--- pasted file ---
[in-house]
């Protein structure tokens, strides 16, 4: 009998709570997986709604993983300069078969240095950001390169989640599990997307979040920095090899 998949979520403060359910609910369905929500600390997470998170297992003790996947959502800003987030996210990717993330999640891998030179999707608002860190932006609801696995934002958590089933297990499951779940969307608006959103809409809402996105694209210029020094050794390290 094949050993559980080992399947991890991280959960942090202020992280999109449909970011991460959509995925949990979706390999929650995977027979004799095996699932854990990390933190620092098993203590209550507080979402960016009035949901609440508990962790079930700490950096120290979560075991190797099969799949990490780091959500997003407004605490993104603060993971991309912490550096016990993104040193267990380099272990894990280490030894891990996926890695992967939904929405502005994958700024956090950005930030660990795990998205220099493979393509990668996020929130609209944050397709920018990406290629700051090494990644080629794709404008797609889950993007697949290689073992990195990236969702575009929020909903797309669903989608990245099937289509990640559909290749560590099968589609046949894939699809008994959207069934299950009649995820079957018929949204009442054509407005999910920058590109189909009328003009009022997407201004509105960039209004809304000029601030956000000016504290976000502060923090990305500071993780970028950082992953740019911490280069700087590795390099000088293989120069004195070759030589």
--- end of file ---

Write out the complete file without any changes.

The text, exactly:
[in-house]
């Protein structure tokens, strides 16, 4: 009998709570997986709604993983300069078969240095950001390169989640599990997307979040920095090899 998949979520403060359910609910369905929500600390997470998170297992003790996947959502800003987030996210990717993330999640891998030179999707608002860190932006609801696995934002958590089933297990499951779940969307608006959103809409809402996105694209210029020094050794390290 094949050993559980080992399947991890991280959960942090202020992280999109449909970011991460959509995925949990979706390999929650995977027979004799095996699932854990990390933190620092098993203590209550507080979402960016009035949901609440508990962790079930700490950096120290979560075991190797099969799949990490780091959500997003407004605490993104603060993971991309912490550096016990993104040193267990380099272990894990280490030894891990996926890695992967939904929405502005994958700024956090950005930030660990795990998205220099493979393509990668996020929130609209944050397709920018990406290629700051090494990644080629794709404008797609889950993007697949290689073992990195990236969702575009929020909903797309669903989608990245099937289509990640559909290749560590099968589609046949894939699809008994959207069934299950009649995820079957018929949204009442054509407005999910920058590109189909009328003009009022997407201004509105960039209004809304000029601030956000000016504290976000502060923090990305500071993780970028950082992953740019911490280069700087590795390099000088293989120069004195070759030589």